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Idea Pitch – Fighting Power, Intellectual Mastery and the Challenge of Teaching (Part 2)

Tinkering with the brain? Can we learn and remember better?


My first blog explored the reasons why I think Army is not realising the full intellectual potential of the personnel in our force. I explained how I felt that Army does not deliver or teach knowledge from doctrine or on individual courses in a way that is conducive to attaining intellectual mastery. I believe that this is due to three things: the complex language used in doctrine (precluding the majority of the force from understanding it), the compressed learning schedules on courses, and the sporadic conduct of courses over an individual’s career. I also explained how I feel that Army does not understand how the personnel in our force learn.

Enhancing Mental Architecture to Enable Intellectual Mastery

This second piece looks to the possible solutions. My DEFx Idea Pitch will include a proposed learning methodology for Army to adopt, and a baseline education package for all of our personnel on how to study, learn and remember more effectively and efficiently.

An Army Methodology for Effective Learning?

I think that Army needs to select an underlying methodology for effective learning and study. This then needs to be implemented and integrated into all training and education. Such a methodology would enable the delivery of content that is attractive, interesting and meaningful to personnel of all different learning styles. It would not seek to replace the Systems Approach to Defence Learning (SADL), but would provide a complementary framework for how course schedules and course content are developed within the SADL.

The methodology would consist of two elements; a set of ‘Principles of Learning and Remembering’ and a ‘Study System’.

Principles of Learning and Remembering [1]

These principles could be used to align the way course content is structured and delivered to maximise the benefits to the learner, and their ability to learn the material. If course content is aligned to meet the majority of these principles, I believe it is more likely that trainees would genuinely, and deeply, learn the content. The implementation of these principles would require a significant amount of current course content to be tweaked or changed to present the information in a more effective way.

The 'Principles of Learning and Remembering'
The ‘Principles of Learning and Remembering’

Study System [2]

A ‘study system’ is a process that is used to study a particular subject. The study system that is currently written in the Royal Military College – Duntroon (RMC-D) Learning Management Package (LMP) is called ‘SQ3R’. This has proven very effective for learning across tertiary institutions. My assessment, however, is that the majority of personnel within Army start and finish their study of a given topic at the third step of SQ3R (‘read’), which only engages six of the ‘Principles of Learning and Remembering’.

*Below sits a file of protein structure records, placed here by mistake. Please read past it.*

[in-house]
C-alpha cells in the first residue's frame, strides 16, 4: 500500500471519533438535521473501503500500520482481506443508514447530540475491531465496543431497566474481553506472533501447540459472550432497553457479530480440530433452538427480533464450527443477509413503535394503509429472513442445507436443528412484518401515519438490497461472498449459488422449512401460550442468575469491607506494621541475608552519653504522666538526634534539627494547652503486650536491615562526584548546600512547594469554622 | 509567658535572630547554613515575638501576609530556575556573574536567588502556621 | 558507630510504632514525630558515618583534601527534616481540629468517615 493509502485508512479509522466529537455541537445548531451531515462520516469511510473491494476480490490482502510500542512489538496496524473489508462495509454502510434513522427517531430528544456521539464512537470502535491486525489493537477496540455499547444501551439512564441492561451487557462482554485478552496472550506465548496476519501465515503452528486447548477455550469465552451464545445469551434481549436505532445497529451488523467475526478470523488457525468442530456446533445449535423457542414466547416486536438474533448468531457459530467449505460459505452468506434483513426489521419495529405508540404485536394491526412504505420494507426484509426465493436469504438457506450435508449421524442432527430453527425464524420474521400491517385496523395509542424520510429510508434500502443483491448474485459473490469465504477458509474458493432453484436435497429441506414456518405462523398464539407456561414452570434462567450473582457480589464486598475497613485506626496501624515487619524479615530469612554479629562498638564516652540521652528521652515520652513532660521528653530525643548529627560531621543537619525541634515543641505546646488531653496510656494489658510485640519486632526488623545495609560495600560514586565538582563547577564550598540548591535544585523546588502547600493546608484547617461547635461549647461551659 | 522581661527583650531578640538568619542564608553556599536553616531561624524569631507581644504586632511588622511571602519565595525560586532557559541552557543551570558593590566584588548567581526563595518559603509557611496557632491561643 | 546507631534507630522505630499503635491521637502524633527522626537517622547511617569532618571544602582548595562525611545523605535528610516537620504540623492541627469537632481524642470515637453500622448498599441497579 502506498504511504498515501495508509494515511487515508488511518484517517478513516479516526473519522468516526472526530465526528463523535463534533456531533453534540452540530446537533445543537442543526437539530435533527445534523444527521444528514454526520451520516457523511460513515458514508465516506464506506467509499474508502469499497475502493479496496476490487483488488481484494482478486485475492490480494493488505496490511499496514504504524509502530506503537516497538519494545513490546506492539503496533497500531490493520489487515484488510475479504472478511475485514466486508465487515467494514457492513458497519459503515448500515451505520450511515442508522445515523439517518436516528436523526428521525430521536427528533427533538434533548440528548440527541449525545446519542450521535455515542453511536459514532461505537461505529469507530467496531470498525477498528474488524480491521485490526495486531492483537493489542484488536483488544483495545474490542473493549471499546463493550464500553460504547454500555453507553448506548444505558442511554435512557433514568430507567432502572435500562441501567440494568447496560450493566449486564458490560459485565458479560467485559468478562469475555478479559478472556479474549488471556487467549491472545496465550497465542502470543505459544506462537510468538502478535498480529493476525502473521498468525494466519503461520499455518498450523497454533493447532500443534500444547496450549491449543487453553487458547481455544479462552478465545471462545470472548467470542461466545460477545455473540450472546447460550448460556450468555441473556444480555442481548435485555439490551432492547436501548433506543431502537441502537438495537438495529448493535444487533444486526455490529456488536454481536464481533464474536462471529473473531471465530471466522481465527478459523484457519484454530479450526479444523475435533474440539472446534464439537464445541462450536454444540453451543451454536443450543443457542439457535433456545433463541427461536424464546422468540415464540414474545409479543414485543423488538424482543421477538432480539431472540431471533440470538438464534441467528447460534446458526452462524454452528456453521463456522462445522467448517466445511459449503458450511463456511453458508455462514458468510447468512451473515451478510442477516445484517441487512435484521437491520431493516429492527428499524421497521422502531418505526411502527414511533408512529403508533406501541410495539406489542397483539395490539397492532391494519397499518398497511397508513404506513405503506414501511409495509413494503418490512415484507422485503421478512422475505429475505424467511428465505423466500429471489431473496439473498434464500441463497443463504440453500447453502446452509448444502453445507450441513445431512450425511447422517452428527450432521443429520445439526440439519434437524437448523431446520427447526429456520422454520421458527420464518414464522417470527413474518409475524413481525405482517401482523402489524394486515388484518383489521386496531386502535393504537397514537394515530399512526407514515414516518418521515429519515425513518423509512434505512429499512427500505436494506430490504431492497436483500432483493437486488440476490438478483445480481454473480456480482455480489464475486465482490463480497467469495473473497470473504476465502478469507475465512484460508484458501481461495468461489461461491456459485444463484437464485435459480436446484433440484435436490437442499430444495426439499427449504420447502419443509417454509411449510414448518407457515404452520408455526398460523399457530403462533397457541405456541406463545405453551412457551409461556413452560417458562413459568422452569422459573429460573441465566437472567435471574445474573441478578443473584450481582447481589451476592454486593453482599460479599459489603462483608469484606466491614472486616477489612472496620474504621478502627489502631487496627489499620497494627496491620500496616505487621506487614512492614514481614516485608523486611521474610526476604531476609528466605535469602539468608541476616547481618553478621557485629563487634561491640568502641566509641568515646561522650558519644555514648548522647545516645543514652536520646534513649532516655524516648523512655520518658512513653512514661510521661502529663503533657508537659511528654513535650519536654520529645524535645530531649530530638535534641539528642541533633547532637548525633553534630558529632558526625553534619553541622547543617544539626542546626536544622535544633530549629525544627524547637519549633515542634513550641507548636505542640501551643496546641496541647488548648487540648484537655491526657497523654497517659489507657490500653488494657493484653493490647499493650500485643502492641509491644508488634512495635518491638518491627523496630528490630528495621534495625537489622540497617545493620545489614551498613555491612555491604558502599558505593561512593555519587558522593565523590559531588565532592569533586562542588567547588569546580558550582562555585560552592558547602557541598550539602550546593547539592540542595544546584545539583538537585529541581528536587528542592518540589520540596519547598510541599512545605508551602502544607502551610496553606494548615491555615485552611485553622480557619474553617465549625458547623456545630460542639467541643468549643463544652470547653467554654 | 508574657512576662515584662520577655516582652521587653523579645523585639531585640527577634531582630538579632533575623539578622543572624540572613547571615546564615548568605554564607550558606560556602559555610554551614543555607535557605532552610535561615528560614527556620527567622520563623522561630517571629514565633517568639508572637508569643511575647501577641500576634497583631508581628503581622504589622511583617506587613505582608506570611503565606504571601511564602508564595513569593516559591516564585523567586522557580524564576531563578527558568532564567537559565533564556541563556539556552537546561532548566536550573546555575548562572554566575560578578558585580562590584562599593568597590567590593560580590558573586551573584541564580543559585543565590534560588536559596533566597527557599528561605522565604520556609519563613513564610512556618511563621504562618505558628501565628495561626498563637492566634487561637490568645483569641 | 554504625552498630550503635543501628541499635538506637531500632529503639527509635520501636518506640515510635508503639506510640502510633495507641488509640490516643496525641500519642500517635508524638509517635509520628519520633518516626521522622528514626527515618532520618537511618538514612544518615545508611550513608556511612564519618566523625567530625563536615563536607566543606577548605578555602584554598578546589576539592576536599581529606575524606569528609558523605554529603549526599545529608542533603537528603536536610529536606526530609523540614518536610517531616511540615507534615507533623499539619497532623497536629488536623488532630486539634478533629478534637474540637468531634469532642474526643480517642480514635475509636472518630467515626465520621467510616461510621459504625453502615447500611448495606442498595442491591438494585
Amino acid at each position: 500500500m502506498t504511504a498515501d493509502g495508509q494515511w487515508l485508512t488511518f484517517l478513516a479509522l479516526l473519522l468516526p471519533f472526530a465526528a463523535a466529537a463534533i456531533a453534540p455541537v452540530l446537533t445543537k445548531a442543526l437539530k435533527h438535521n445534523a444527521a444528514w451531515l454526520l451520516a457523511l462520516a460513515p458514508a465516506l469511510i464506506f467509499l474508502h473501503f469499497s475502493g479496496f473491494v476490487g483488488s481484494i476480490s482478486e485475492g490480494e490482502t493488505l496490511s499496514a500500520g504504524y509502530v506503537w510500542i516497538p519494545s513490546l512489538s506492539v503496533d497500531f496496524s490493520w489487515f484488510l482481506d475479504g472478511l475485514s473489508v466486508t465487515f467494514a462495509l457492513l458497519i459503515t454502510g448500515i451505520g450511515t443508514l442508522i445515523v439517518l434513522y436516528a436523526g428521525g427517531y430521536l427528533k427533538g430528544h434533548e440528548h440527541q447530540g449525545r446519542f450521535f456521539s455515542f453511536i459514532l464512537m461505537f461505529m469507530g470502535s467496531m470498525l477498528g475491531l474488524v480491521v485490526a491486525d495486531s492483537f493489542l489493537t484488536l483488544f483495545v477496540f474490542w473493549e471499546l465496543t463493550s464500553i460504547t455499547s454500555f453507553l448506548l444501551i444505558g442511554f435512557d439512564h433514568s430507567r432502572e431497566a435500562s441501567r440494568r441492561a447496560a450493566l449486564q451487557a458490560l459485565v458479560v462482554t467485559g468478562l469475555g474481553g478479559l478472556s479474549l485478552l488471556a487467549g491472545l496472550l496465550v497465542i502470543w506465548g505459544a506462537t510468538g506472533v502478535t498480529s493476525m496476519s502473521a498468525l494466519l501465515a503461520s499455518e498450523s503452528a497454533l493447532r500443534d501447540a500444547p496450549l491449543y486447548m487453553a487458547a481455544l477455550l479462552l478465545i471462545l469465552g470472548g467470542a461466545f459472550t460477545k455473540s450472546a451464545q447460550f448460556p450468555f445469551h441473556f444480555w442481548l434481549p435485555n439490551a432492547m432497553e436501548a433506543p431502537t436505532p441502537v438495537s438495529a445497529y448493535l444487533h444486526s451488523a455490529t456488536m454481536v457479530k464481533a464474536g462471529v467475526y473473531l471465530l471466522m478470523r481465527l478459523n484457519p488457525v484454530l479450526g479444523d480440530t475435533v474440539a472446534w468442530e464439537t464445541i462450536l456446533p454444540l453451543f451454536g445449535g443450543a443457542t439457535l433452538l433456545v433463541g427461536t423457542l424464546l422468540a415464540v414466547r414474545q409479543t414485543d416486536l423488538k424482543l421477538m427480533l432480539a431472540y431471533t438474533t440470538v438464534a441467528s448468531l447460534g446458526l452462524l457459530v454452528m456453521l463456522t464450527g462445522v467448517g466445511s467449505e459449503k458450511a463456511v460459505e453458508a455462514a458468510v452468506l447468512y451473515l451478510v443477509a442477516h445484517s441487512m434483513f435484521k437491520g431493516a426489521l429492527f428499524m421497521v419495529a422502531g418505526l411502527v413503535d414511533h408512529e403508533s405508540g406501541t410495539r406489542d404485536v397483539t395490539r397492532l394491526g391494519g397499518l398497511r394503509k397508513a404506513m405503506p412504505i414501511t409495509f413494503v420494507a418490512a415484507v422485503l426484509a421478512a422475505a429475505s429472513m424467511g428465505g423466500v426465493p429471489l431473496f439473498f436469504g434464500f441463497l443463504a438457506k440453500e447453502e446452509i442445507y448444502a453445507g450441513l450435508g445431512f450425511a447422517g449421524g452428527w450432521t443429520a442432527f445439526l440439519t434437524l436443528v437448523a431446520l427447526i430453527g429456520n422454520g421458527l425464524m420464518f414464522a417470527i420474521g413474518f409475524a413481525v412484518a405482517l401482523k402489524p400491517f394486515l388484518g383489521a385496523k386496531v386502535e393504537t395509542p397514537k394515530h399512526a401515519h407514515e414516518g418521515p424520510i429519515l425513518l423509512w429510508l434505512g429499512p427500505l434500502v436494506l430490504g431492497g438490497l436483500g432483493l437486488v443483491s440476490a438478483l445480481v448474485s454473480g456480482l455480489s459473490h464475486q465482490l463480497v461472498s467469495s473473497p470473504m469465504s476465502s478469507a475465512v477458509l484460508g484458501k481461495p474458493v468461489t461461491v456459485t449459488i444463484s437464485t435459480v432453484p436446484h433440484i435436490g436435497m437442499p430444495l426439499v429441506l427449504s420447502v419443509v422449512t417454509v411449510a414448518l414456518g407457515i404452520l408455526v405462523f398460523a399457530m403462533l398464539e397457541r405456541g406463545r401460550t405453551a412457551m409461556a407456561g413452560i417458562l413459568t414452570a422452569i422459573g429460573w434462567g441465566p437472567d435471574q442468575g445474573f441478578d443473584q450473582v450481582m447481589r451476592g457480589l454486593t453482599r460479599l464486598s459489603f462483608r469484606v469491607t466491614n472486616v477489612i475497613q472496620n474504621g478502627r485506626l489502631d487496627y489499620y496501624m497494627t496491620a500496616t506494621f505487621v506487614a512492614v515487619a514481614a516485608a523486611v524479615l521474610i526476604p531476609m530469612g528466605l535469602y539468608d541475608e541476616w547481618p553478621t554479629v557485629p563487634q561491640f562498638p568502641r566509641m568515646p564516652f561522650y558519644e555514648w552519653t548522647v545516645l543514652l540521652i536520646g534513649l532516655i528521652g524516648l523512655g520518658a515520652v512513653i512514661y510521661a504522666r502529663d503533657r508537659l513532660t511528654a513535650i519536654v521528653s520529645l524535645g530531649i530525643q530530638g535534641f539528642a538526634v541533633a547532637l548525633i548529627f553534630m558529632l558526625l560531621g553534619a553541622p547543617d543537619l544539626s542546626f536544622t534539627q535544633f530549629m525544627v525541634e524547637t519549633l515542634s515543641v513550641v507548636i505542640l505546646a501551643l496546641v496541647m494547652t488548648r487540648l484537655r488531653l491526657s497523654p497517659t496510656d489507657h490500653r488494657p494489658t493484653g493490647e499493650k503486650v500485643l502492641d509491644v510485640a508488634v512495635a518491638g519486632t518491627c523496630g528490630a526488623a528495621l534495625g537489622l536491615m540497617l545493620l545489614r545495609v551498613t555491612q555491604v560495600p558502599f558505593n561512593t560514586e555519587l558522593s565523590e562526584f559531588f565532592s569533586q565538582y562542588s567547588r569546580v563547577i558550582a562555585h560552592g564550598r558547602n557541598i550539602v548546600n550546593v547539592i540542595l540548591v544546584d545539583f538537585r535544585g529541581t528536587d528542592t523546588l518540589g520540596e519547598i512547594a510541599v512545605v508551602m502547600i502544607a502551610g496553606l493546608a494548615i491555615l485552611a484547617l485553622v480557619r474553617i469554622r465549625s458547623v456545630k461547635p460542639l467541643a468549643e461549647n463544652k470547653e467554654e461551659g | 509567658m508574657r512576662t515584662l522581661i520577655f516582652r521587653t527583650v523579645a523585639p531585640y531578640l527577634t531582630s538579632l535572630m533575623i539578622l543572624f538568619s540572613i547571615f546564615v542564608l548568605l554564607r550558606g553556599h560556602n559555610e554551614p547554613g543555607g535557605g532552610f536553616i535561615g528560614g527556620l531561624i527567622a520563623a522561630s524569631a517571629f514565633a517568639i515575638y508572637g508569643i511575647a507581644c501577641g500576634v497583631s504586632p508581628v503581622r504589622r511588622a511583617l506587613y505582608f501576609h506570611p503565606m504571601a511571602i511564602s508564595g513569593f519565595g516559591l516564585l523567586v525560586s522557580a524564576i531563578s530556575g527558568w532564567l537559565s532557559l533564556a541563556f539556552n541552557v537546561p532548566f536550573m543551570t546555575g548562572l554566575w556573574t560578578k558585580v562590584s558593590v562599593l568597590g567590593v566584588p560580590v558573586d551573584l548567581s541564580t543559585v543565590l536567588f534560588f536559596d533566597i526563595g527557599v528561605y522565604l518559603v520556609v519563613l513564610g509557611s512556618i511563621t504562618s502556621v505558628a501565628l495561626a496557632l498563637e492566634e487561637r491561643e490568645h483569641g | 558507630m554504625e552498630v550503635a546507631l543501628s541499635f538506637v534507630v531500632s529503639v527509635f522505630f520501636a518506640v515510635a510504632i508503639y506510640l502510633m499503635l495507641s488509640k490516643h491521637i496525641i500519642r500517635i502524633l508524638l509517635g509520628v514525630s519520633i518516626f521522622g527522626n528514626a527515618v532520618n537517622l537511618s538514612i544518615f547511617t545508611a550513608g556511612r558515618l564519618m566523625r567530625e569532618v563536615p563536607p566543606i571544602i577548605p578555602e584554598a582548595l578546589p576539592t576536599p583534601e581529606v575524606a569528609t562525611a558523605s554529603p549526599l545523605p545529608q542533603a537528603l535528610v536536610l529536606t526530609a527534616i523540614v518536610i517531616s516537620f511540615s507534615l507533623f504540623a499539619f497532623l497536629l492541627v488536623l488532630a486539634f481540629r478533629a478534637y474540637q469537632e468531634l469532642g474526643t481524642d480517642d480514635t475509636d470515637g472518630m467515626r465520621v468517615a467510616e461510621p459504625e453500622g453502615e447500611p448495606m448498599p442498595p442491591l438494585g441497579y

The SQ3R Study System
The SQ3R Study System

This can be effective for short term knowledge retention and to help you pass an exam at the end of a theory module. This type of learning, however, typically results in memories not being effectively created or reinforced through the ‘recite’ and ‘review’ steps, resulting in the inability to recall information at a later date.

As argued in my first blog, I believe this is the reason why it appears to trainees that our current courses are structured to re-teach information that has already been presented. To get past this issue, we need to invest in the other elements of the SQ3R system:

Survey/Question. Including these first two steps of SQ3R enables personnel to identify the topics that will be learnt, link this topic to others that have previously been learnt to increase interest and association, and identify which questions need to be answered while doing the reading. These steps engage six of the ‘Principles of Learning and Remembering’: organisation, attention, meaningfulness, interest, association and context. The knowledge from these steps, when coupled with the six principles they engage, provides the cognitive framework to enable the ‘read’ step to be more effective.

Recite/Review. Including these last two steps of SQ3R enable personnel to rehearse and confirm that they have created a ‘memory’ with the required information, and that they can recall it with increasing efficiency if they continue the reviews at an increasing interval. These steps engage all ten of the ‘Principles of Learning and Remembering’. At its height, it allows you to ‘over-learn’ a topic, which enables you to recall information at very quick speeds. This ability is well-suited to military roles, especially when decision-making in high-pressure situations needs to occur.

Baseline Education for All Personnel on How to Study, Learn and Remember